With a Presidential election less than a year away, there’s never been a political climate as charged and ready to latch onto (or destroy) a story about Benghazi, directed by Michael “blow it up” Bay, no less. A story with such context and debate directed by the man who made Pearl Harbor? The headlines write themselves. And let’s add in the fact that 13 Hours’ marketing hopes to attract fans of American Sniper and Lone Survivor, two films highly divisive along party lines. And yet, by the end of 13 Hours: The Secret Soldiers of Benghazi, my words were “I didn’t hate it.” Yes, Michael Bay’s fingerprints are all over, particularly in individual lines, shots, and depictions of women, but this is Bay indulging as few of his vices as possible to tell a story that, while liberally borrowing from Ridley Scott’s Black Hawk Down, is intense and as apolitical as can be.
On September 11th of 2012, an American ambassador is killed during an attack on a U.S. compound in Libya. Tasked with saving the man and, later, defending a top-secret CIA annex, are a top secret national security team fighting with little intel and even less support.
Most people with televisions are aware of the attack in Benghazi and the basics of what happened, but with such an emphasis on political minutiae – emails, who knew when at what time – Bay’s film is counting on you knowing very little about what actually went on during the event and the civilians and soldiers involved.
The slavish devotion to presenting something legitimate and authentic doesn’t just come through in the time stamps and other items prior “based on a true story” films have utilized. Preceding my screening was a brief documentary interviewing members of the actual team involved in the Benghazi attack as proof of legitimacy, and a potential spoiler for those unaware of who made it out. (I’m unsure if this will be included with all prints.)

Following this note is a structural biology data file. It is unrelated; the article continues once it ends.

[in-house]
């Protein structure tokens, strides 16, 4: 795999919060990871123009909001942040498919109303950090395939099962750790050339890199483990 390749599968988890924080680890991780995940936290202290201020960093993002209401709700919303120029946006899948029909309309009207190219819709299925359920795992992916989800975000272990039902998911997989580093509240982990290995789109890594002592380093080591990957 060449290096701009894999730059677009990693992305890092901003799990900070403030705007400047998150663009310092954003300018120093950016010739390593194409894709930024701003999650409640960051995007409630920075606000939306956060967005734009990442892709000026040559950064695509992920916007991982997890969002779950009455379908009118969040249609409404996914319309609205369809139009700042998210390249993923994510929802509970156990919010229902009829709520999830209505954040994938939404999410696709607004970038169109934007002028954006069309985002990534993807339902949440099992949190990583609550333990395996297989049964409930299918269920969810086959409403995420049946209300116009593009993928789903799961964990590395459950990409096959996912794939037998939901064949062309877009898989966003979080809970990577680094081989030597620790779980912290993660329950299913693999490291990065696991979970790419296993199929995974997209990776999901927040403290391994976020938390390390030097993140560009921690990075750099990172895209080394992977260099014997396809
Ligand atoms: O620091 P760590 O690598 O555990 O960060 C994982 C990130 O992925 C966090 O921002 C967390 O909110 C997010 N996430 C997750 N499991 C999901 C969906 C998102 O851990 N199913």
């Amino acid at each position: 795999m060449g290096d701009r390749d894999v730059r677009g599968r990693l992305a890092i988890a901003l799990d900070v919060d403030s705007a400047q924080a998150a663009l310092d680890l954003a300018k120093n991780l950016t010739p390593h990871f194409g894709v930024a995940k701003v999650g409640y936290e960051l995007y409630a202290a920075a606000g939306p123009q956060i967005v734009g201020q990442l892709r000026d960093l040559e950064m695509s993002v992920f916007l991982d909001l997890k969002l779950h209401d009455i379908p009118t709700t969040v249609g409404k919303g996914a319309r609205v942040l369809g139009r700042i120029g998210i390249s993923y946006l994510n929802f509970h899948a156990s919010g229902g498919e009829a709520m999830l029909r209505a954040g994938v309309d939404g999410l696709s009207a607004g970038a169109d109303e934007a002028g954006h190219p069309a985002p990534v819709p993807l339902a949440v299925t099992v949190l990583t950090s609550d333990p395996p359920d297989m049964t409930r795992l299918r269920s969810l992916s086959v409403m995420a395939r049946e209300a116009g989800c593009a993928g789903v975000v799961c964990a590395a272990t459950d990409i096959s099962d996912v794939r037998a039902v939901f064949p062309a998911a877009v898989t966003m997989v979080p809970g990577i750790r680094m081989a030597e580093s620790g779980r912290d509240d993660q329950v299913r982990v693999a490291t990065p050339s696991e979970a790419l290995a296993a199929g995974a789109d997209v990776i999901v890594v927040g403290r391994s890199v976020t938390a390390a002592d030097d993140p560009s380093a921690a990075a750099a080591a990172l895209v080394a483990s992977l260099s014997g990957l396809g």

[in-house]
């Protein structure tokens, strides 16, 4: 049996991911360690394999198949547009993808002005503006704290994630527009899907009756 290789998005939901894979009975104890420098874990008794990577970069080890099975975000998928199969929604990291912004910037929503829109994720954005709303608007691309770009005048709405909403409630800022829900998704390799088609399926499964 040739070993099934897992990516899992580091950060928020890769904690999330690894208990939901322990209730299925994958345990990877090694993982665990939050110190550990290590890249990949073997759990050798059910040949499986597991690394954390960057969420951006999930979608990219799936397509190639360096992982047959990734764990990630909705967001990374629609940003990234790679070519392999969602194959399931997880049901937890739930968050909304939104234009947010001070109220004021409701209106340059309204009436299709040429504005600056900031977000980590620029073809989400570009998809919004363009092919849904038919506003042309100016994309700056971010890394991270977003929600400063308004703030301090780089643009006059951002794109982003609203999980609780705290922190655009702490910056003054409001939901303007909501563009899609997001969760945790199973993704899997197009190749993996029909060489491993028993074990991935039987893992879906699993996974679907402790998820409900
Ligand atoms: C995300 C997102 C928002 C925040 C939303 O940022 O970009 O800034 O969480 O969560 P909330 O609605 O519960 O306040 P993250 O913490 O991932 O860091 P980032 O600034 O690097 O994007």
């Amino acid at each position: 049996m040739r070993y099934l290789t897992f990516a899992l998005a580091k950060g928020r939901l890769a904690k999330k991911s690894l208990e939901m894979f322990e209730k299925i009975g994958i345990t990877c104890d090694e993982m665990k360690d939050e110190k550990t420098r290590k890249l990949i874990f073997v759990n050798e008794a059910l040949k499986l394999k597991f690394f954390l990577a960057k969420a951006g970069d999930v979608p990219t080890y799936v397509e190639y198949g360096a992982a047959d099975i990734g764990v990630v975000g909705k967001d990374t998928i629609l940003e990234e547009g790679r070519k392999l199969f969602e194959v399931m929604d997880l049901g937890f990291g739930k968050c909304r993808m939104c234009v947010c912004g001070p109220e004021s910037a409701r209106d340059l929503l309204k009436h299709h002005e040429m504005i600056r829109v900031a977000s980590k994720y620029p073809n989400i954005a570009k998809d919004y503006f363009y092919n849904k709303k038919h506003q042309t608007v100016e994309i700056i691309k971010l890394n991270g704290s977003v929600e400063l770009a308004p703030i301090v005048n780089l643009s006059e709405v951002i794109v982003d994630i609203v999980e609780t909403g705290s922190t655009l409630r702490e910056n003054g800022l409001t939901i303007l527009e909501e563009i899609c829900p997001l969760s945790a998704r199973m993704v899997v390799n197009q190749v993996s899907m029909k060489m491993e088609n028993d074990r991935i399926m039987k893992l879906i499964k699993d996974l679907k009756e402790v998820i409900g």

As a piece of entertainment, I was never outright bored with 13 Hours. Bay walks a tightrope of trying to keep his nose out of the film, yet still retain his authorship – I guess the film’s affectionate nickname, Bayghazi, doesn’t work for him. The comparisons to Black Hawk Down feel intentional, aesthetically. We’re given sweeping aerial shots over villages, beach scenes, a character even refers to the film directly. Considering Black Hawk Down is one of my favorite war movies, this is perfectly acceptable and cements Bay’s intentions about the film’s tone.
As exposition isn’t Bay’s strong suit his imitation of Ridley Scott starts off shakily. Identifying and situating characters is necessary, but the only one introduced with any semblance of significance is John Krasinski’s Jack Silva, a character who, whether true or not, bears a few too many similarities to Jeremy Renner’s character from The Hurt Locker. It’s not ten minutes before we’re treated to the mandated Michael Bay Mexican stand-off as the film’s means of proving “you can’t tell the good guys from the bad guys.” The introduction of our lone female of significance (Alexia Barlier) is also hastily slapped together with two scenes of her going into secret meetings which are constantly interrupted. These elements play as if there’s a longer cut somewhere out there, but act like hasty exposition dumps telling us “these are the faces that matter, memorize them.”
After that, the film settles into a rather basic combat movie, along the lines of Jarhead, before the actual plot engages in full. Once the compound is attacked things become a relentless barrage of bullets and bloodshed with little let-up. This “2012 Alamo” becomes a stand-off of which group will cave first, and when the film quiets down, with the characters required to stay awake and alert, any moment possibly bringing a cadre of “tangos” they can’t repel, Bay doesn’t smother them. You’re not given 360 degree shots where everything has a veneer of cool; the emotions feel real and the actors are allowed to emote and illustrate the tension and fear.
Much of the film’s weight is carried by its biggest name, John Krasinski. The physical transformation he underwent alone (and I ain’t talking about the beard) rivals the surprise of Chris Pratt’s reveal in Guardians of the Galaxy. It’s reiterated that the soldiers are good ‘ole boys who spend their time being manly – quoting Tropic Thunder, for instance – and, in Silva’s case, is prepped to stop his daughters from dating….they’re less than 7-years-old. For his part, Krasinski shows a flair for both Silva’s brutality as well as his sensitivity. So for every scene of him running and shooting we’re given a moment of quiet as he struggles to acclimate to returning home to his family and their personal struggles.